Tennessee Defying Preseason Expectations with Hot Start

Posted by David Changas on December 5th, 2017

On Monday morning of this week, Tennessee entered the AP Top 25 for the first time since 2010. And while it has been a very long road back into the national rankings for a program on its fourth head coach in those intervening seasons, things finally appear to be on the upswing in Knoxville. Under third-year coach Rick Barnes, the Volunteers are proving correct those skeptics around the program who scoffed at the SEC media’s  preseason 13th-place projection. Tennessee’s only loss to date came in a semifinal match-up against #4 Villanova at the Battle 4 Atlantis, and even that was a game in which the Vols led by double-figures at the half. Barnes’ team also owns a number of resume-enhancing wins against Purdue, NC State, Georgia Tech and a Mercer club that figures to spend much of the season in the RPI top 100. Another solid mid-major test looms on Saturday against a potent Lipscomb team before a December 17 home date with defending National Champion North Carolina. Even with a loss to the Tar Heels, Tennessee will likely be 9-2 and ranked heading into SEC play later this month.

Sophomore Grant Williams is a major reasons why Rick Barnes’ rebuild is ahead of schedule. (Chattanooga Times Free-Press)

Since his arrival in Knoxville three years ago, Barnes has regularly received criticism for his recruiting. He has countered with dialogue about finding players to fit his system, and the fruits of his efforts to build a nucleus of solid yet unspectacular players appears to be paying off. This is a particularly interesting turn of events for a coach who came from Texas with a reputation of being a better recruiter than floor coach. Instead, Barnes has built a roster of athletic players who have bought into a system stressing defense and rebounding. The Volunteers are turning opponents over on 25.5 percent of their defensive possessions — good for 12th nationally, per KenPom – and despite lacking significant size, are grabbing 37.2 percent of their misses (17th nationally) on the offensive end. These improvements from last season (126th and 82nd, respectively) can largely be attributed to greater experience and familiarity in Barnes’ system and the development of players who have spent multiple seasons learning it.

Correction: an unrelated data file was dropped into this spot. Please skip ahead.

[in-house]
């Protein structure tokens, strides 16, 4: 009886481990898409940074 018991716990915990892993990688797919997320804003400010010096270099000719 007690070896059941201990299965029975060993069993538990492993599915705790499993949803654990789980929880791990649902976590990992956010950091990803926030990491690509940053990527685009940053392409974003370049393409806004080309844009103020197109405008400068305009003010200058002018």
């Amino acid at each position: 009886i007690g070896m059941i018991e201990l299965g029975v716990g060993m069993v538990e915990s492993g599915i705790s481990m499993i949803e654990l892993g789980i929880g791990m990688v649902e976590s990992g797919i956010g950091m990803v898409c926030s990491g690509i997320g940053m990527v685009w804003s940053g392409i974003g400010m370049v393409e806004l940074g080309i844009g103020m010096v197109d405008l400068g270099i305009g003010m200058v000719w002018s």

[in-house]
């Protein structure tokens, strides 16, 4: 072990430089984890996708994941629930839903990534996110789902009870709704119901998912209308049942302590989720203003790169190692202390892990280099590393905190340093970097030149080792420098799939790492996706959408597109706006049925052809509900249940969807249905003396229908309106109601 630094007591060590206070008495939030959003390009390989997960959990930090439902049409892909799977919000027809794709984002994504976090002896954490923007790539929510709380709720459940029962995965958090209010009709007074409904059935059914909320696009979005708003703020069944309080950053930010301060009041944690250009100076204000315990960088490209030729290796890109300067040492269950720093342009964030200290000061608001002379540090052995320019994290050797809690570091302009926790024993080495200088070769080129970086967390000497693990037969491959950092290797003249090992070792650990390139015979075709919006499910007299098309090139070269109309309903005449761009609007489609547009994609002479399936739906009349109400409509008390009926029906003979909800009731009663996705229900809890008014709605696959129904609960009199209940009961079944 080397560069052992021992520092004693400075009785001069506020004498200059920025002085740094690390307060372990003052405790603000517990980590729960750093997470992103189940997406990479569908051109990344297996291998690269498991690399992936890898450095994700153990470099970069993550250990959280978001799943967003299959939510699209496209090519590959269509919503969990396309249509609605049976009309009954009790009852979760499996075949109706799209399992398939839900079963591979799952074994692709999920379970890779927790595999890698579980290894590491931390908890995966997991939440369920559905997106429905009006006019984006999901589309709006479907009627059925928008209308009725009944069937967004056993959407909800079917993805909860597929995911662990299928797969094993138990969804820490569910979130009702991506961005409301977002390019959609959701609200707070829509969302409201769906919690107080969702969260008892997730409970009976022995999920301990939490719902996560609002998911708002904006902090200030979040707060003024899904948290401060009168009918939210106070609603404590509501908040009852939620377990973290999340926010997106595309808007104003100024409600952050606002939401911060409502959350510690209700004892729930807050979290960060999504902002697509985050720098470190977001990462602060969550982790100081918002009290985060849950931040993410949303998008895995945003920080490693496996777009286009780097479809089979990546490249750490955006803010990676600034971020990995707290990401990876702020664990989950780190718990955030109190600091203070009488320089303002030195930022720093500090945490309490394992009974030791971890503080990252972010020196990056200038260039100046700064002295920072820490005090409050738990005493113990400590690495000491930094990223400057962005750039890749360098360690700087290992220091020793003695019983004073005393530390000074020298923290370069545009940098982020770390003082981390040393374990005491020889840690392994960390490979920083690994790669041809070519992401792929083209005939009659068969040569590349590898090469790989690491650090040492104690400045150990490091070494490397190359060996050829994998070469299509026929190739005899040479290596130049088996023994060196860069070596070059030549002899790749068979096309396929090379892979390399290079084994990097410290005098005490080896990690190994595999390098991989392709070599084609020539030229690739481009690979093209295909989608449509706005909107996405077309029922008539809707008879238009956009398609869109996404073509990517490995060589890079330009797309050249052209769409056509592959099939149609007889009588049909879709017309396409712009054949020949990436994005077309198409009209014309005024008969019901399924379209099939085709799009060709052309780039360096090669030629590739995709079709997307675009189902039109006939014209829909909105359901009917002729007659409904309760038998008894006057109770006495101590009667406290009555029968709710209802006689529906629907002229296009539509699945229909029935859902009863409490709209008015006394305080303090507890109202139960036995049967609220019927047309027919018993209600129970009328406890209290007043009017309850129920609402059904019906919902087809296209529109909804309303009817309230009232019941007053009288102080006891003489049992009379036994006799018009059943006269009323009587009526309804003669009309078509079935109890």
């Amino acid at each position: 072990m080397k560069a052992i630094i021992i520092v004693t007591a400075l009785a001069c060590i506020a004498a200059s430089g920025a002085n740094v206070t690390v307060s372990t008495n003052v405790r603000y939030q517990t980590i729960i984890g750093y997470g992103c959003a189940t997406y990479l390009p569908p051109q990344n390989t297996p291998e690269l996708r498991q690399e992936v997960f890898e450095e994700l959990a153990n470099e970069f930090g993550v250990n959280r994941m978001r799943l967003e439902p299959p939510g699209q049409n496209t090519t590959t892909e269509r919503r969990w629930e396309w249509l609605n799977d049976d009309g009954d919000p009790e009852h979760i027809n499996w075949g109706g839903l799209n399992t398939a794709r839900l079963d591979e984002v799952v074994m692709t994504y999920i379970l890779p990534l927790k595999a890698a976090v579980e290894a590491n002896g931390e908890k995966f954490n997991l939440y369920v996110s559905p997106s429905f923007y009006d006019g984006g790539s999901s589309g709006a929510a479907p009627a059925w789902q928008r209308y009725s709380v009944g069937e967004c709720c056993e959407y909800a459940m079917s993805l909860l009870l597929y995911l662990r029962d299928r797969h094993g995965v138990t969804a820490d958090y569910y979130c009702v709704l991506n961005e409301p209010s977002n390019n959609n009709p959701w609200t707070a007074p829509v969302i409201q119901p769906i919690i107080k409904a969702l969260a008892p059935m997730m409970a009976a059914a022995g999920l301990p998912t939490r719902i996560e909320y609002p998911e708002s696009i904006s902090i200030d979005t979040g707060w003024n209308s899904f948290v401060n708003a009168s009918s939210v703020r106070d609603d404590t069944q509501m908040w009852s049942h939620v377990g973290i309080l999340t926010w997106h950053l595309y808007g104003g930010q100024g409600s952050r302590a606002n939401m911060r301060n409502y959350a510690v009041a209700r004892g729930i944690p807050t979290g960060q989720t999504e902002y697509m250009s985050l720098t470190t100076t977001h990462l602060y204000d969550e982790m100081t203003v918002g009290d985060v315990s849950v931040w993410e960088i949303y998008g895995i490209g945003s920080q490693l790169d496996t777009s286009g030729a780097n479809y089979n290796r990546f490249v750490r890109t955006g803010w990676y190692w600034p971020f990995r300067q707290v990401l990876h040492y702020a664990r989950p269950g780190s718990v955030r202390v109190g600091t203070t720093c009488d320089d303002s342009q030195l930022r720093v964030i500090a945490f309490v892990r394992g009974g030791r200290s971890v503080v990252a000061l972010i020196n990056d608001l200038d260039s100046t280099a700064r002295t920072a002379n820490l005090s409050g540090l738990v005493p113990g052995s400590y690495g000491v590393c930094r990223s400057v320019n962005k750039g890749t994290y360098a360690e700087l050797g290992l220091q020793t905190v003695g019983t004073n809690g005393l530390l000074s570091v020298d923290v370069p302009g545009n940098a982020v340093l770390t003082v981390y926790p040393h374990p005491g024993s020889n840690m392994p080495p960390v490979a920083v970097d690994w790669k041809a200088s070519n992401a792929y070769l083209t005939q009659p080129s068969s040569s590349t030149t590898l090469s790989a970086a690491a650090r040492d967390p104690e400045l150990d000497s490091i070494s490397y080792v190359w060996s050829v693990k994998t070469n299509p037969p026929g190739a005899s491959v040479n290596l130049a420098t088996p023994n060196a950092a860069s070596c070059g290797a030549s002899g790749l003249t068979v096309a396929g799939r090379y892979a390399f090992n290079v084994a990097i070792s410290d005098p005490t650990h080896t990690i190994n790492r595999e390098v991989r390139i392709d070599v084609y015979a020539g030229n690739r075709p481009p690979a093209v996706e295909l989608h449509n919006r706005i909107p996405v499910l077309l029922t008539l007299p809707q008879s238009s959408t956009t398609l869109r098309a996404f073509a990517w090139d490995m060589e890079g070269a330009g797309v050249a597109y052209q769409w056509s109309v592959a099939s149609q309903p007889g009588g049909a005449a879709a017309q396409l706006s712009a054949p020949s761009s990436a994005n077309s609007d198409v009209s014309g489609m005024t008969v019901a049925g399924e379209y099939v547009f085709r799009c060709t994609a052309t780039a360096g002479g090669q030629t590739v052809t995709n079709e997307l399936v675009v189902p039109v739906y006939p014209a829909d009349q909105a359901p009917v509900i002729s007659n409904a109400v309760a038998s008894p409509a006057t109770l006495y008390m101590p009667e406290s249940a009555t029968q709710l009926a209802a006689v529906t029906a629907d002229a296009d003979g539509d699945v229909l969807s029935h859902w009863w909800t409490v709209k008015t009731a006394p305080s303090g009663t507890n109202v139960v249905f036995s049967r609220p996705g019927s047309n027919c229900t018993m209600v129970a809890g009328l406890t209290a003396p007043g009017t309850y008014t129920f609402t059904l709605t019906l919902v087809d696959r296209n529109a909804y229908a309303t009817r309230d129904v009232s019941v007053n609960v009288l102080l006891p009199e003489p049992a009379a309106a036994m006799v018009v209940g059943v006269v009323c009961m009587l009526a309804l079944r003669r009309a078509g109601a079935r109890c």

It is that system that should allow Barnes to continue to build the Tennessee program moving forward. With only one senior on the roster – graduate transfer James Daniel – it is a very young team. Led by sophomore Grant Williams — a player who has a chance to become one of the most prolific scorers in school history by the time his career ends — and junior Admiral Schofield, the Volunteers have four players averaging double-figures. Only Williams, who had no other high-major offers coming out of high school, plays more than 23 minutes per game. Tennessee’s lack of a dominant offensive player will likely prove problematic at times this year, but even the most pessimistic Vols’ fan has to be satisfied with where the program has landed in Barnes’ third season. Given those mild preseason expectations, it is safe to say things are moving ahead of schedule. If they continue to progress, there is an excellent chance that the program’s streak of national rankings will not be the only one broken — a trip to the NCAA Tournament for the first time since the Bruce Pearl era could be in the offing.

David Changas (137 Posts)


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